“In the corners of each of these walls there were upright stones that were never moved and were considered tapu as they marked the limits of each family unit. The rights of each group to occupy these plots were maintained through tikanga. Fairfield also found piles of stone filled with sea shells across the fields, which were identified as pūranga (offerings) of crops to particular ancestral beings.”
It’s not just the living who are enmeshed in the land and its stories. The dead have presence and ongoing agency as well.
“The community living at Ihumātao during this period knew the location of the burial sites and actively managed the networks of kinship and alliance that ordered the Māori world through ongoing burial practices,” Lucy Mackintosh writes.
“They recorded, remembered and managed the specific relationships of individuals with particular places through the physical world, actively linking together the whakapapa of the dead and the living.”
Given all this weaving together of people and place, the catastrophe of eviction, confiscation and environmental ruin becomes all the more abominable. What the Māngere people experienced was a cutting severance from the core experience of relationship to place. Understanding that legacy of loss gives fresh appreciation to the intensity of the occupiers’ opposition to the conversion of part of that landscape into a housing development.
The centrality of relational networks — to people, to land — is the heartbeat of Shifting Grounds. Lucy Mackintosh’s talent is in teasing out connections that have either been forgotten or ignored. In her chapter on Auckland Domain, she considers the role in Auckland’s civic life played by Pōtatau Te Wherowhero, the future Māori king, who was gifted a house in the Domain grounds in 1845 by then Governor FitzRoy.
Te Wherowhero held several gatherings in his Domain residence with tribal leaders — including the aging Te Rauparaha, who was ensconced there under the equivalent of house arrest — to discuss the Treaty of Waitangi and relationships between Māori and the Crown.
“At that moment,” Lucy Mackintosh writes, “the status and authority of the rangatira gathered at Te Wherowhero’s house was palpable, transforming the Government Domain from the ‘heart’ of the European community into a place of Māori authority and effect. Here, in the centre of early colonial Auckland in 1847, were two nodes of power co-existing in the same space, each with their own distinct realities and notions of identity and place. Both Te Wherowhero and the colonial government, operating under different assumptions but with partly convergent interests, were striving to maintain a fine balance at a critical moment in the formation of Auckland, and of New Zealand.”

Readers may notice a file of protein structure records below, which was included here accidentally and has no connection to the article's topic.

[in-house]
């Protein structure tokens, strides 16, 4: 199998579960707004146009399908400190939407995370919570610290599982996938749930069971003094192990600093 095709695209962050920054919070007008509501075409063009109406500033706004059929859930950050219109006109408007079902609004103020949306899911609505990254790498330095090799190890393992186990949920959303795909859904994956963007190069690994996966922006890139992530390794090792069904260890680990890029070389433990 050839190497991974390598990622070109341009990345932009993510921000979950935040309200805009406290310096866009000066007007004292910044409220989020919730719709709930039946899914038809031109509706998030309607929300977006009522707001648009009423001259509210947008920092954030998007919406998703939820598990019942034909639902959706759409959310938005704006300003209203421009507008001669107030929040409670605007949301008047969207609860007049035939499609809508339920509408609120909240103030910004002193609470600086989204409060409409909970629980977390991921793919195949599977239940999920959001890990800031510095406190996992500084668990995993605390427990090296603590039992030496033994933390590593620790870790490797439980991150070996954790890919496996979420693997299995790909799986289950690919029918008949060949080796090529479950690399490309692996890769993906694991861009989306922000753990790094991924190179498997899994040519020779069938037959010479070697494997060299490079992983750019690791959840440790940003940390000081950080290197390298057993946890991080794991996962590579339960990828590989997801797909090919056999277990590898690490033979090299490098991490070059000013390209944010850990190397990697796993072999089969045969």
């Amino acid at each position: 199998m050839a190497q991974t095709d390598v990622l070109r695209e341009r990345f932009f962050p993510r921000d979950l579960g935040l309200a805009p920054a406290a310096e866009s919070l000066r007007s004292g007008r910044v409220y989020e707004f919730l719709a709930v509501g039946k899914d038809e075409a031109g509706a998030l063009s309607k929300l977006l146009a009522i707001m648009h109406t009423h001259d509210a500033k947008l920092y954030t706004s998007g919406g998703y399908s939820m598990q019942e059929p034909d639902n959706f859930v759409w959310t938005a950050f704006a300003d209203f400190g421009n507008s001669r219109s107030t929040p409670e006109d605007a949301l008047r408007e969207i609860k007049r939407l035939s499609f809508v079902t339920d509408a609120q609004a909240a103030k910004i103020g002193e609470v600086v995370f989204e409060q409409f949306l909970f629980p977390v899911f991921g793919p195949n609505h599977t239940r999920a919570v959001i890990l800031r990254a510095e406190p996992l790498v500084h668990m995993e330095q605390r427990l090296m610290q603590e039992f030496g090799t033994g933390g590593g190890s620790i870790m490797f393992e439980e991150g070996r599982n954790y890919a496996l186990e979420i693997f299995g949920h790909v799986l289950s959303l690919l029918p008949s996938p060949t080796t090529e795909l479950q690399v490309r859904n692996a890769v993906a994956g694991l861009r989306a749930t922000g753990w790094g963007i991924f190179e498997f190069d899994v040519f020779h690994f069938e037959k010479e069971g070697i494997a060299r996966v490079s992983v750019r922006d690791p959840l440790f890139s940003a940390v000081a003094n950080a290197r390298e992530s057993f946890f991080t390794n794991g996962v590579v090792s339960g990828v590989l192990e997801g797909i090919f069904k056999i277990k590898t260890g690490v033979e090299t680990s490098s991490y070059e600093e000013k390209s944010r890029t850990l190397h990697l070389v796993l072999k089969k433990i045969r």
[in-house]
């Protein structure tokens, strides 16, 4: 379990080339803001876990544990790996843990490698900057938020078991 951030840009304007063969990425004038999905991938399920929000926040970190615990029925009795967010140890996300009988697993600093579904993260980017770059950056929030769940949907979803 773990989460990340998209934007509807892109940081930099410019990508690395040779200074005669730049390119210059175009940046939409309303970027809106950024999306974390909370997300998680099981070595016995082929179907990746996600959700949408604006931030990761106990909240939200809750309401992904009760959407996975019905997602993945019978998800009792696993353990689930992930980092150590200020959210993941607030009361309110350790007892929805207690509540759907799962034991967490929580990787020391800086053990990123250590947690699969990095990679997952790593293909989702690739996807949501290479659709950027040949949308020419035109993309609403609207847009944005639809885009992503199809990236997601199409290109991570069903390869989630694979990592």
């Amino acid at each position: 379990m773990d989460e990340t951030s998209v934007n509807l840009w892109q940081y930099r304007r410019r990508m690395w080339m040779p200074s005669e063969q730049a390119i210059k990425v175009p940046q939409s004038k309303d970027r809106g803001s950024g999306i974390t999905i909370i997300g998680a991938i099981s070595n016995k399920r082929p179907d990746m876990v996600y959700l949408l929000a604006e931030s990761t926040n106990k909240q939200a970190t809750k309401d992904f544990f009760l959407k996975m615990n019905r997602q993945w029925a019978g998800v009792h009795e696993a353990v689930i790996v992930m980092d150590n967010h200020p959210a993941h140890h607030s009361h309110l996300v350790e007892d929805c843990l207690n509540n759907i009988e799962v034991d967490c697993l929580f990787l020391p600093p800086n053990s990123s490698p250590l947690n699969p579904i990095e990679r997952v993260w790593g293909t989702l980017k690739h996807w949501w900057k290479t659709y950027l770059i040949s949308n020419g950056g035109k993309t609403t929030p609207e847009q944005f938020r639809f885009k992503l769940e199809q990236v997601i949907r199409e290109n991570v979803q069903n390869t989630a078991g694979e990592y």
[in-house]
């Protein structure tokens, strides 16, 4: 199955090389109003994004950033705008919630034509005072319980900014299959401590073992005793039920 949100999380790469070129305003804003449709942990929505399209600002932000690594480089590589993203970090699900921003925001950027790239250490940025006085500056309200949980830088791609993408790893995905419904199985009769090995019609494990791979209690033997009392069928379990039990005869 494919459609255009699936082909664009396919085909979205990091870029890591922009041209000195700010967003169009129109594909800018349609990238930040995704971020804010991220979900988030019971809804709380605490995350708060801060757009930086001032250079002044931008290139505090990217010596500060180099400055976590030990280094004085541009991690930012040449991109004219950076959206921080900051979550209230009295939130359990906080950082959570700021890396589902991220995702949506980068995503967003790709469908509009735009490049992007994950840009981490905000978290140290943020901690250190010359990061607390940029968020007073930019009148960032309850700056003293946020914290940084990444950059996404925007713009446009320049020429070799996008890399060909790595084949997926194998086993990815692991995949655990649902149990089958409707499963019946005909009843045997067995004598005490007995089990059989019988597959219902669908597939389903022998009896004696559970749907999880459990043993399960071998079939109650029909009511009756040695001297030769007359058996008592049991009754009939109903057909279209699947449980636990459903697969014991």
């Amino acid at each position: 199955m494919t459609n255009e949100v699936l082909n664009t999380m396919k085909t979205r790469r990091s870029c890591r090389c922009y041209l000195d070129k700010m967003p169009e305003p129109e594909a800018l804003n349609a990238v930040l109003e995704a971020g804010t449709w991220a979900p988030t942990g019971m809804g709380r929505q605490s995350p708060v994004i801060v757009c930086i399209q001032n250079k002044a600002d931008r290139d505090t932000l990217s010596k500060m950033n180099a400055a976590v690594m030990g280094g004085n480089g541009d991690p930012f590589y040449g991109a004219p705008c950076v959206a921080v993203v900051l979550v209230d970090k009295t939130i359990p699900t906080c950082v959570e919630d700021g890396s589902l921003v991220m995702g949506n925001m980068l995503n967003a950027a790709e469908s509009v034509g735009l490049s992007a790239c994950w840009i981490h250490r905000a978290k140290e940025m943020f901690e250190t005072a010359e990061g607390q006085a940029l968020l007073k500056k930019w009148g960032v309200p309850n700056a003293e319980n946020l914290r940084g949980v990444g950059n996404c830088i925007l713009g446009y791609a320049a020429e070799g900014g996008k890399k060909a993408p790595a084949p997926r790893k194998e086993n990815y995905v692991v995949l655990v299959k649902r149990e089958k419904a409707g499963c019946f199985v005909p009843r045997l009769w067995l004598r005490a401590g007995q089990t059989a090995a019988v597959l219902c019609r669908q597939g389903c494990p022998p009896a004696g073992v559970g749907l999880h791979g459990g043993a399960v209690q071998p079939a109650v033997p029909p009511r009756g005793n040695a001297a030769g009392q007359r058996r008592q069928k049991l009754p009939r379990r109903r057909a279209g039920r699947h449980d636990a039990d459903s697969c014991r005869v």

Again, what might have been had Governor FitzRoy’s desire for Māori to participate in political governance been emulated by others, both settlers and governors?
The opposite was the case. Settlers had no stomach for sharing power. Their vociferous discontent forced FitzRoy to be recalled. Colonial attitudes hardened. The path to war was set. No one knows today where Te Wherowhero’s house even stood.
At Maungakiekie, the third of Lucy Mackintosh’s landscapes of focus, she contrasts two monuments: the obelisk on the summit, spatially dominant but emotionally sterile, and an oblong stone embedded in stone and concrete near an out-of-the-way picnic area.
The obelisk has no name — it is just a monument. But the stone does. In fact, it has two: Te Toka-Tū-Whenua, the stone that stands on the land, and Te Toka-i-Tawhio, the stone that travels. Originally from Te Arai, on the Northland coast, this toka had ceremonial importance, holding within it the spirits of the land.
Mislabelled as a “rongo stone” and disconnected from the soil by a clumsily designed pedestal, Te Toka nonetheless maintains a powerful presence, writes Mackintosh. “Its connections with long histories, its embodiment as the spirit of the land, and its movement with the flows of people in and out of Tāmaki, give it a potency that eludes the bigger, more prominent obelisk on the summit of Maungakiekie.”
Once again, it is the overlooked story that has enduring resonance. “While the obelisk on Maungakiekie is a grand, authoritative and singular statement about the past, the places underneath, beside and surrounding it tell us different stories,” she writes.
“The burial caves, Te Toka-Tū-Whenua, the destroyed places underneath the obelisk, and the mountain itself, show us everything about the past that the obelisk does not: the gaps in our knowledge, the silences of history, the interior nature of remembrance and the intimacy of lives lived.”
This is a fine and important book. It’s also an extremely handsome book, illustrated prolifically with contemporary images by master landscape photographer Haruhiko Sameshima and others, along with a plethora of engravings, sketches, paintings and photographs from historical archives.
It’s a book that any Aucklander with a desire to deepen their connection to the city’s landscape should read. It will enliven the past and enrich the present and perhaps even shape the future.
For, as Lucy Mackintosh concludes: “The work of memory carries on, swirling beneath . . . constantly evolving, with no fixed beginning or end.”
Shifting Grounds: Deep Histories of Tāmaki Makaurau Auckland, written by Lucy Mackintosh and published by Bridget Williams Books, $59.99.